‚ÄėIf you want to make God laugh, tell him about your plans.‚Äô Woody Allen
Or to put it another way‚Ä¶
‚ÄėNow listen, you who say, ‚ÄúToday or tomorrow we will go to this or that city, spend a year there, carry on business and make money.‚ÄĚ Why, you do not even know what will happen tomorrow‚Ä¶ Instead, you ought to say, ‚ÄúIf it is the Lord‚Äôs will, we will live and do this or that.‚ÄĚ¬†As it is, you boast in your arrogant schemes. All such boasting is evil.‚Äô (James 4:13-16)
There‚Äôs nothing wrong with making plans, in itself. Imagine how chaotic life would be if we never planned anything! The problem comes when we assume we know best and start boasting about how amazing our plans are. God may have other ideas, as I‚Äôve found out recently.
I started work on Monday with big ideas of what I was going to achieve during the week, but those ideas were soon scuppered. I work from home, so my normal routines and habits have been disrupted by the presence of my two sons, who are off school for six weeks‚Äô holiday and need feeding, watering, entertaining and transporting to various social engagements! Up until Tuesday evening, I was feeling highly frustrated. It was nigh on impossible to get into the right frame of mind to tackle a significant work task when I was liable to be interrupted at any moment by a small boy demanding a fish finger sandwich. But now I wonder whether God might be in this, somehow. Is it possible that he‚Äôs using this disruption to remind me of my more important responsibilities? I believe my work matters, of course. But I also believe God cares more about how I‚Äôm doing as a father than how I‚Äôm doing as a writer. So I‚Äôve been taking this opportunity to spend time with my kids. I can always work in the evenings, when they‚Äôre in bed!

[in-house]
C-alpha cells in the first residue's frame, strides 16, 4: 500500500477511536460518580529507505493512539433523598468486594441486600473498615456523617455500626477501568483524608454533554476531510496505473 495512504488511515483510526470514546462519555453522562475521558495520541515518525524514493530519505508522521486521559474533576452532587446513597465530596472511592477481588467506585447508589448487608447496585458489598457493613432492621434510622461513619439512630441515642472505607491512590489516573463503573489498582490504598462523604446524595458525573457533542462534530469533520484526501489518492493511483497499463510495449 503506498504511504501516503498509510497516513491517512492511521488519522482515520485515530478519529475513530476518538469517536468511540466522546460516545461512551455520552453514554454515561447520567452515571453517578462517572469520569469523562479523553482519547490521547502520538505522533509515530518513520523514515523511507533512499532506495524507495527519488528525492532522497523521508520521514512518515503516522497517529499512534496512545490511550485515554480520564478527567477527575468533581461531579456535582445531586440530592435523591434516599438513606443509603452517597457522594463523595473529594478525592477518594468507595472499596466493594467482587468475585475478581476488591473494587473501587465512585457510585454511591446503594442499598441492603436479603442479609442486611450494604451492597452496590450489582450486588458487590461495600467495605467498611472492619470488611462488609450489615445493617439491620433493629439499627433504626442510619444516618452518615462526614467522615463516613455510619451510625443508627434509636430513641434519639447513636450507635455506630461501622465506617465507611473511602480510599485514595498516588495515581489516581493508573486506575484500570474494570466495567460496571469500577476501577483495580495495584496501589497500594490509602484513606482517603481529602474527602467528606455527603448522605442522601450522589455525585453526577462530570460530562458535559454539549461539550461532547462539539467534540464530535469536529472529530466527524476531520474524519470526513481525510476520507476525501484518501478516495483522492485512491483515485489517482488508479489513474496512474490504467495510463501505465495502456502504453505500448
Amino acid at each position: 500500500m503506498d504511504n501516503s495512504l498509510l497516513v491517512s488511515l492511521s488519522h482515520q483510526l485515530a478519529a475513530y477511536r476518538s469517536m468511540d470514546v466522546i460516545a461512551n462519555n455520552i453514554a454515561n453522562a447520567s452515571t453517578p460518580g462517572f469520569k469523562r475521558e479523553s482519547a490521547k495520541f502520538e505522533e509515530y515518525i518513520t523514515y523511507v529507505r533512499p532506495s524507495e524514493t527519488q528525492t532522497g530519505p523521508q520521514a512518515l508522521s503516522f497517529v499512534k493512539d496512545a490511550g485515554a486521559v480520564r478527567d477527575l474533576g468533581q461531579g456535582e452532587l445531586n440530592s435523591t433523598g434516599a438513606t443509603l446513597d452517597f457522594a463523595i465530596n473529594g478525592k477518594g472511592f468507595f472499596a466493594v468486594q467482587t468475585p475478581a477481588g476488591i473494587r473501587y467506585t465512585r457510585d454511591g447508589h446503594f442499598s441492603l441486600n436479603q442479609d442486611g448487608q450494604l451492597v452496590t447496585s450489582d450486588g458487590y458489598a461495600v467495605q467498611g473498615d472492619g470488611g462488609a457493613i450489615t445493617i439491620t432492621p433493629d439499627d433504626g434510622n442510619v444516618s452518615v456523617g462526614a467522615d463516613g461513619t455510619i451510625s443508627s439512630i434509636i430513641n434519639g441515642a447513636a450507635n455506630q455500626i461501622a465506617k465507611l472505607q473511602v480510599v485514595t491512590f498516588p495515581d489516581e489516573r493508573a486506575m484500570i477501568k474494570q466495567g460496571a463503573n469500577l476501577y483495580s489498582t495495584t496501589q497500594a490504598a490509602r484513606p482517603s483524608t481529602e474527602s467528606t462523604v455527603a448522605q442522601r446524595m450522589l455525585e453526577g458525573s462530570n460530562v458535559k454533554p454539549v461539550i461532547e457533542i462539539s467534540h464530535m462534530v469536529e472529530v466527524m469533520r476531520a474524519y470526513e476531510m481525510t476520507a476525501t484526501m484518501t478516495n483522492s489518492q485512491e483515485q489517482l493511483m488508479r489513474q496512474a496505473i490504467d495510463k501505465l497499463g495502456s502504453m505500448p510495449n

Our friends in Zambia know how it feels to have God disrupt your plans, too. The team at Wukwashi never meant to get involved in Kabompo, a 14-hour drive from their base in Kitwe: their new support group there was the result of a mix-up. Last year, the team had been well on their way to their farthest-flung support group, in Chitokoloki, a good couple of hours further west from Kabompo, when they received a call cancelling the visit. But God showed he had a bigger plan for that trip‚Ä¶ and for the children of Kabompo. Aborting their visit to Chitokoloki, the team made their way to Kabompo mission station. There, someone told them about Mr Kayombo, a local man who‚Äôd been trying to help children with disabilities but who had neither resources nor support.
‚ÄėWe‚Äôve been praying for people like you for a long time!‚Äô exclaimed Mr Kayombo when Wukwashi sought him out. Mr Kayombo now heads up a Wukwashi support group for 23 children and their families, with the help of eight volunteers. Wukwashi‚Äôs plans were good, but God‚Äôs were better.
When our plans don‚Äôt turn out quite as we hoped, it‚Äôs just possible that God has better ideas. Are we prepared to let God disrupt us and point us in a new and unexpected direction?